Many troubled teens are violence-prone, a fact underscored by some sobering statistics. The second and third leading cause of death among adolescents age 15 to 19 are suicide and homicide, respectively. A teen’s violent tendencies can be exacerbated if other factors are at play, such as:
- Being bullied
- Drug or alcohol abuse
- Early childhood abuse or neglect
- Having seen violence in the home
- Mental illness
If you’re worried your child may resort to violence, harming others or themselves, consider sending them to a residential treatment center for troubled teens. There, they can learn to deal with emotions and interactions more productively while receiving academic support. There are also steps you can take at home, and aided by your community, to minimize the risk of teen violence.
Keep Your Teen Away From Violent Media
Do you have an adolescent whose personal history, behavioral issues or mental illness makes them prone to lashing out? If they’ve shown warning signs they may be predisposed to violence, it’s crucial you monitor their media use.
Keep your child away from horror movies and violent TV shows, such as the current glut of zombie- and vampire-themed programs as well as forensic crime shows both fictional and real-life.
Also keep your teens away from first-person shooter video games like “Call of Duty” or those with horror themes like “Resident Evil.” Researchers at Dartmouth College recently followed more than 17,000 kids aged 9 to 19 across the globe to determine if violent video games cause players to become more physically aggressive.
The results of the study were published in October 2018, with the researchers concluding there was a positive correlation between virtual and real-life violence. Kids who played games like “Grand Theft Auto” and “Manhunt” were more likely to exhibit disruptive behavior, such as being sent to the principal’s office for fighting.
Set A Peaceful Example
Children heed what you do more than what you say, so it’s important for parents to demonstrate peaceful conflict resolution. To modeling healthy communication for your kids, parents should aim for the five T’s:
- Take turns talking and listening
- Take care not to argue in front of your children
- Talk through differences, looking for compromises and solutions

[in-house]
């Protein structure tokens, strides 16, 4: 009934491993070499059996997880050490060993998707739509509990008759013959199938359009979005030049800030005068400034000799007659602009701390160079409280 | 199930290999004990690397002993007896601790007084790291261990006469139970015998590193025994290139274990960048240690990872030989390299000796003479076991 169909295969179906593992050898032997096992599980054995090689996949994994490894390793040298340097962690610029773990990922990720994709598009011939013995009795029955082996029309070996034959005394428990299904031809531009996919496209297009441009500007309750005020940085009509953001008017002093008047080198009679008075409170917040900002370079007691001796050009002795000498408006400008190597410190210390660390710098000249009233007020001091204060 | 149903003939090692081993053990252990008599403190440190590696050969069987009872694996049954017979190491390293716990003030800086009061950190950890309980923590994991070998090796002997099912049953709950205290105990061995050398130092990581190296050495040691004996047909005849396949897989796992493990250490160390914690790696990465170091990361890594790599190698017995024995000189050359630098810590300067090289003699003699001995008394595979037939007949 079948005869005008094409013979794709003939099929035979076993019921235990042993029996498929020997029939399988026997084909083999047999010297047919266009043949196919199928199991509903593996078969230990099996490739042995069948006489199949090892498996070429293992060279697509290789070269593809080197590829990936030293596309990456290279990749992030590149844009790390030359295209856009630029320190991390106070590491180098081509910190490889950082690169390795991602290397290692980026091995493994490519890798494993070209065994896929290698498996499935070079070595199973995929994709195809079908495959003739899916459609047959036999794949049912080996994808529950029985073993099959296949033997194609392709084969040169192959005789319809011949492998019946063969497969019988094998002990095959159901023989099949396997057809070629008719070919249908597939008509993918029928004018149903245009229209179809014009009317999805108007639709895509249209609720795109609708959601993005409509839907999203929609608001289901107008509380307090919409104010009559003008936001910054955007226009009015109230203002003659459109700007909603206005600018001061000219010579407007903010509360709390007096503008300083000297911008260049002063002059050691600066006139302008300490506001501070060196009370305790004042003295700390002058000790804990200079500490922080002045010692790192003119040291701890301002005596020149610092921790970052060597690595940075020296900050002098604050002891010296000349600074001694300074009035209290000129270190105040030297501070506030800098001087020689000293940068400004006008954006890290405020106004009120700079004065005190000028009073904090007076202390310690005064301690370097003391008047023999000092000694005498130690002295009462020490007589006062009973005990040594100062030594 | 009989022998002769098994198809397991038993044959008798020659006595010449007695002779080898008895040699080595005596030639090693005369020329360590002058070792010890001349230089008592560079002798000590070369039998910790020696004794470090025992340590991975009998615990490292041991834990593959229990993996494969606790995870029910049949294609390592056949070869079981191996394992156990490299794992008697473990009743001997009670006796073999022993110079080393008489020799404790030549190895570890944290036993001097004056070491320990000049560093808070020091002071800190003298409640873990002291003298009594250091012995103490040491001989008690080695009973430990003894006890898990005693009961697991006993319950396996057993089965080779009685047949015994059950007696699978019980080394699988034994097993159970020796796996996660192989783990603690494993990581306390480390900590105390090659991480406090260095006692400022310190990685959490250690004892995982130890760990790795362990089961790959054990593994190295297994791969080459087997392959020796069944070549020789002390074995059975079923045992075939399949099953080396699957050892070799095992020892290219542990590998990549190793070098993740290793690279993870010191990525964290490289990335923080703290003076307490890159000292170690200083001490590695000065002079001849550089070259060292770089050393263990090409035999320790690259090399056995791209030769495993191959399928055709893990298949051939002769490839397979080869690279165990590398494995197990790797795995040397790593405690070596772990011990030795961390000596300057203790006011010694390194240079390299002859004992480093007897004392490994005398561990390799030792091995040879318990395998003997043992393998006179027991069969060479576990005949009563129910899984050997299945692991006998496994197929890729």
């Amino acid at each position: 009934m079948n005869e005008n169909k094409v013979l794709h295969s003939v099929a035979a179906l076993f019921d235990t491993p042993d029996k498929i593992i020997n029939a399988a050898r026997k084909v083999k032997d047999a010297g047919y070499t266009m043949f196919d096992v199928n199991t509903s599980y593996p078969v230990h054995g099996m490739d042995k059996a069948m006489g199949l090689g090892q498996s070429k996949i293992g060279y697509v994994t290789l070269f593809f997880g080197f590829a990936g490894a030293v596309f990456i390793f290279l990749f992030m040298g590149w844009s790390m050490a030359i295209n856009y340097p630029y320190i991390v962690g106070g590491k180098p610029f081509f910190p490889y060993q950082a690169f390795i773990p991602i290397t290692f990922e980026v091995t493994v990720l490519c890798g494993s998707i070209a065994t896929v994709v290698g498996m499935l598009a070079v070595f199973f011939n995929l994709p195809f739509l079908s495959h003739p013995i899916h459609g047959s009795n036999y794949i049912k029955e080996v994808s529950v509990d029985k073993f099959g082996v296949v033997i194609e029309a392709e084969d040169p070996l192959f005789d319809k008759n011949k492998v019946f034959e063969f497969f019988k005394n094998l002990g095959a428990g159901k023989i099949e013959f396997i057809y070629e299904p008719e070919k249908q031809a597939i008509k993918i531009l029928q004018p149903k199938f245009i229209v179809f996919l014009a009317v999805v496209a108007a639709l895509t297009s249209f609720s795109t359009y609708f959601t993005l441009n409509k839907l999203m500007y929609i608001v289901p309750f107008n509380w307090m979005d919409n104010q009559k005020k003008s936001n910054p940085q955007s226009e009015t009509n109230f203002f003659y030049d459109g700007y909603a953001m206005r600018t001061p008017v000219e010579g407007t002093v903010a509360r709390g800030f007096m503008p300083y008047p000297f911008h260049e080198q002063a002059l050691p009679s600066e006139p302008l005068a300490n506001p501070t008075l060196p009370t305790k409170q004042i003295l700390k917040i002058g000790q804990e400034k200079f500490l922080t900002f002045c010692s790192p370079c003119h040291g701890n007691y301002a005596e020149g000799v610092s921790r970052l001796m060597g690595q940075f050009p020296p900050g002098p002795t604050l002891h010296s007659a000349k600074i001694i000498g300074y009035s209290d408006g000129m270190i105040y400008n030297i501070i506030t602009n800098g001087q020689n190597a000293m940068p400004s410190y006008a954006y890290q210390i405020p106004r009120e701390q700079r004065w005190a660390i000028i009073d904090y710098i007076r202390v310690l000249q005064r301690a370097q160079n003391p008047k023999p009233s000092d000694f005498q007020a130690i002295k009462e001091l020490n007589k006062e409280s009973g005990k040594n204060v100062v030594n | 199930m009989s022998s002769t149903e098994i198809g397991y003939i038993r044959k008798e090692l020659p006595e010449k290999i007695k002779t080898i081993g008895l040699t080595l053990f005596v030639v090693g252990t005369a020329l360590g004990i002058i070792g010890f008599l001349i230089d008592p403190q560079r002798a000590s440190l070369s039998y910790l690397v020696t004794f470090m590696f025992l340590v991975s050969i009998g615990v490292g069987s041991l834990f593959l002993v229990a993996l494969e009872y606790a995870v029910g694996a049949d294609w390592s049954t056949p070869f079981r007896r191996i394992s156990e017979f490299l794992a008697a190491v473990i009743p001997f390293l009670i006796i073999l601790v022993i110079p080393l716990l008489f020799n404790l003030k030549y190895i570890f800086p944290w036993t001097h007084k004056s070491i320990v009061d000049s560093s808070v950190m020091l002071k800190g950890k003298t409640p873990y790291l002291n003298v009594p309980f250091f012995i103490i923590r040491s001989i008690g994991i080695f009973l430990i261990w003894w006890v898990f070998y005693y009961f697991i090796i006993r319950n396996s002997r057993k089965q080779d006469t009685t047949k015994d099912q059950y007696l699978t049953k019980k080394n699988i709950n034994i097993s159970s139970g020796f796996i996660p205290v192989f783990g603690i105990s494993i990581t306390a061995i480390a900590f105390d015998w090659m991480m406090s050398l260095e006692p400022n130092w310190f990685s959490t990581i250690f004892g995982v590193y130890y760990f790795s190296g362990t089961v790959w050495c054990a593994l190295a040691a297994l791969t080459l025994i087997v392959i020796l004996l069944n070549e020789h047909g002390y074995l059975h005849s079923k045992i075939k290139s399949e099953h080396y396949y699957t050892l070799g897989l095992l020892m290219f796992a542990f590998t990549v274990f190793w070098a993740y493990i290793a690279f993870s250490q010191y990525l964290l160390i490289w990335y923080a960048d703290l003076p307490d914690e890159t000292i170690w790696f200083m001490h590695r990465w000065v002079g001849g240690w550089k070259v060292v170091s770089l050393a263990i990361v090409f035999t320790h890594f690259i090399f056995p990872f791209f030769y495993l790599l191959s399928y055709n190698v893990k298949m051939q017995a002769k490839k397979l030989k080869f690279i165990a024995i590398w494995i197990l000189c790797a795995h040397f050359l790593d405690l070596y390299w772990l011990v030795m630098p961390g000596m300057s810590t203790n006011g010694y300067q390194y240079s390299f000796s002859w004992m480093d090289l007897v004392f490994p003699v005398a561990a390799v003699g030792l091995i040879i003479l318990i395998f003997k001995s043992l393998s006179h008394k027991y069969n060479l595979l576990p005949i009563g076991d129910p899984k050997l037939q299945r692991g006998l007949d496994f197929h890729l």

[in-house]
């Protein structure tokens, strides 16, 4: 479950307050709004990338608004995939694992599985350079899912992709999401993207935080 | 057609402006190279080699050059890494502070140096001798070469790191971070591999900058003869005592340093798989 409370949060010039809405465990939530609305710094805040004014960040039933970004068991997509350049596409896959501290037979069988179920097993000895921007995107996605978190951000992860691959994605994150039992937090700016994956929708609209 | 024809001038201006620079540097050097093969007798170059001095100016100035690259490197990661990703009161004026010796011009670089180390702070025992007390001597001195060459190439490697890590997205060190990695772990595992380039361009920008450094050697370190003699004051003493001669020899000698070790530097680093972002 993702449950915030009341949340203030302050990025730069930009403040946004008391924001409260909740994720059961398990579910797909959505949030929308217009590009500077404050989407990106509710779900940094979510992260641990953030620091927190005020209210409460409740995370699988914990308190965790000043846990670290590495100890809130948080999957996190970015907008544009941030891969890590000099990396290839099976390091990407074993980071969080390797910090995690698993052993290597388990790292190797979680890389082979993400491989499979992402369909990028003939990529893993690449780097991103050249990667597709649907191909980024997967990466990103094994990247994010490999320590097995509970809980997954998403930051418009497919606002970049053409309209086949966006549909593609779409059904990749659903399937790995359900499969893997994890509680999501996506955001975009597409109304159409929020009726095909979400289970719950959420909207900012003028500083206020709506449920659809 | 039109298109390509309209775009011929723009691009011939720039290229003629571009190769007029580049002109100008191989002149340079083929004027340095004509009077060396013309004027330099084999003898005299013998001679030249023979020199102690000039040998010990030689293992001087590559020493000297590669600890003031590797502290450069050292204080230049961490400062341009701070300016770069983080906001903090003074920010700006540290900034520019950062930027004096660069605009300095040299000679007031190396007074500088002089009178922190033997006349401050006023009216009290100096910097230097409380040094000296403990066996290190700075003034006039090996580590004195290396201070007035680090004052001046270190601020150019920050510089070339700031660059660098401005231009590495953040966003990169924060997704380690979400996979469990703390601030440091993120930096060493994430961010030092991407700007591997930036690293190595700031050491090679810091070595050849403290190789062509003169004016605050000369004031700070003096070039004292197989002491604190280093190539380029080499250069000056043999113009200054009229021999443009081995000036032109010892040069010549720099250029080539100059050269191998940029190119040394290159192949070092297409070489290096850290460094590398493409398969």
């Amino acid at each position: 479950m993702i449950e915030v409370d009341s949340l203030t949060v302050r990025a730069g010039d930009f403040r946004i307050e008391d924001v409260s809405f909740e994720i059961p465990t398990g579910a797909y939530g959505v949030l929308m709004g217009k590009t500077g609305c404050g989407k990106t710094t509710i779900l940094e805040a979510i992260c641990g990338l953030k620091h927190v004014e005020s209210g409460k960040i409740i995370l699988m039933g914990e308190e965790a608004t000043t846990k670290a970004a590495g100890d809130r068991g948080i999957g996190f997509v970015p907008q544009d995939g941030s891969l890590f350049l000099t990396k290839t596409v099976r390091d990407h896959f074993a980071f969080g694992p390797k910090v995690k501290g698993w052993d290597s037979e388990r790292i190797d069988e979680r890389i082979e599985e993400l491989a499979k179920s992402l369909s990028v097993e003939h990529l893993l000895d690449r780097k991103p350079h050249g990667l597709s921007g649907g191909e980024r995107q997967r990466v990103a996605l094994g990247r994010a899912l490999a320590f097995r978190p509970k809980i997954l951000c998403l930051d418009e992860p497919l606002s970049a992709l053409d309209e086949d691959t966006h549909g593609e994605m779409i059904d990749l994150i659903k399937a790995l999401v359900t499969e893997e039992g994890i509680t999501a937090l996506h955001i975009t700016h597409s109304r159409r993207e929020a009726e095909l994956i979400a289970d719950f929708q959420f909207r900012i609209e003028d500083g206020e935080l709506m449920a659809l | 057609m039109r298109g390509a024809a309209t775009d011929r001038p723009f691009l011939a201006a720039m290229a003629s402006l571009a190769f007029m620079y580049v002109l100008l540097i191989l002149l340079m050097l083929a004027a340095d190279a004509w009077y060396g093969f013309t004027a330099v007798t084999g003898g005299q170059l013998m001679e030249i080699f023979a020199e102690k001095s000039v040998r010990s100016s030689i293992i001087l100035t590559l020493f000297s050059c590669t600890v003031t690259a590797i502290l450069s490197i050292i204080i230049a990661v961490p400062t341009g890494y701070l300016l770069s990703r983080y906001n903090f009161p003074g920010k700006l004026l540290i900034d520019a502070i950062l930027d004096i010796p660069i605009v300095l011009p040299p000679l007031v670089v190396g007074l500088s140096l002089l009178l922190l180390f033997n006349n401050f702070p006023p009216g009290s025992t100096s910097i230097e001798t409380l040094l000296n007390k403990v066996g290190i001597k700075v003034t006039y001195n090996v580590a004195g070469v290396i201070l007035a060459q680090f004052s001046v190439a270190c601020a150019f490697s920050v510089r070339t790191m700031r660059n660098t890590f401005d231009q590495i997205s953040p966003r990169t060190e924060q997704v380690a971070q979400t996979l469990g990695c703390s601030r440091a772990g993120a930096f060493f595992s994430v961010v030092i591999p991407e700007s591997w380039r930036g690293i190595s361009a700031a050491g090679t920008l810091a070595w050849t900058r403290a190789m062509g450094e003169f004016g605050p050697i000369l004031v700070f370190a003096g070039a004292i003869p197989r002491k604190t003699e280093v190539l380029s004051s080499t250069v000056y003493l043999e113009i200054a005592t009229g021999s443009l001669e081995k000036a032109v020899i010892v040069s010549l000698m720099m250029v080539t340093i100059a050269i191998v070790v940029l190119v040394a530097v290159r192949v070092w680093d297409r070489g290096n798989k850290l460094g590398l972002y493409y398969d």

- Treat one another respectfully
- Try to understand your partner’s perspective
Avoid Corporal Punishment
Studies have shown hitting children and teens as a form of discipline is detrimental. It gives kids the message it’s okay to get what you want by hitting smaller and weaker people. Also, while it can halt misbehavior in the short term, it can erode the parent-child relationship, fostering anger and resentment. This is especially the case with children who have issues with anger management and authority or mental health problem like Oppositional defiant disorder (ODD).
Instead, try correcting your teen’s behavior by:
- Allowing for natural consequences
- Discussing the problem
- Expressing your disapproval
- Rewarding and praising positive behavior
If every discussion with your adolescent child seems to spiral into chaos tinged with anger and the potential for violence, you might consider sending your teen to a behavioral modification program where they can get their issues and behavior in control. You may benefit from therapy as well to help you better communicate with your troubled teen
Teens Need Quality Time With Parents and Role Models
One of the most important ways to ward off teen violence is to ensure kids have plenty of quality time with parents and role models. Even if you’ve been at loggerheads with your teen, take time to put aside your disagreements and engage in enjoyable activities together. Also, keep the lines of communication open by talking to your teen at mealtimes, in the car and before they go to bed.
Reach Out For Community Support
Your troubled teen may also draw support from speaking with a counselor, interacting with a trusted youth mentor or engaging in group therapy with other adolescents facing similar challenges. After-school programs and athletic activities led by positive coaches can also help keep teens on the right track.
If violence is an ongoing problem at your child’s school, you can bring it to the attention of the school’s PTA, administration or psychologist. You may find them open to collective interventions such as a curriculum or assembly aimed at violence prevention.
If you and your teen are in over your heads, you may need therapeutic intervention. If you’re having difficulty sorting through all the troubled teen programs to find one that’s best for your family, contact us. At Help Your Teen Now, we have more than two decades of experience helping families find healing places for their troubled teens, something we do at no cost to parents.
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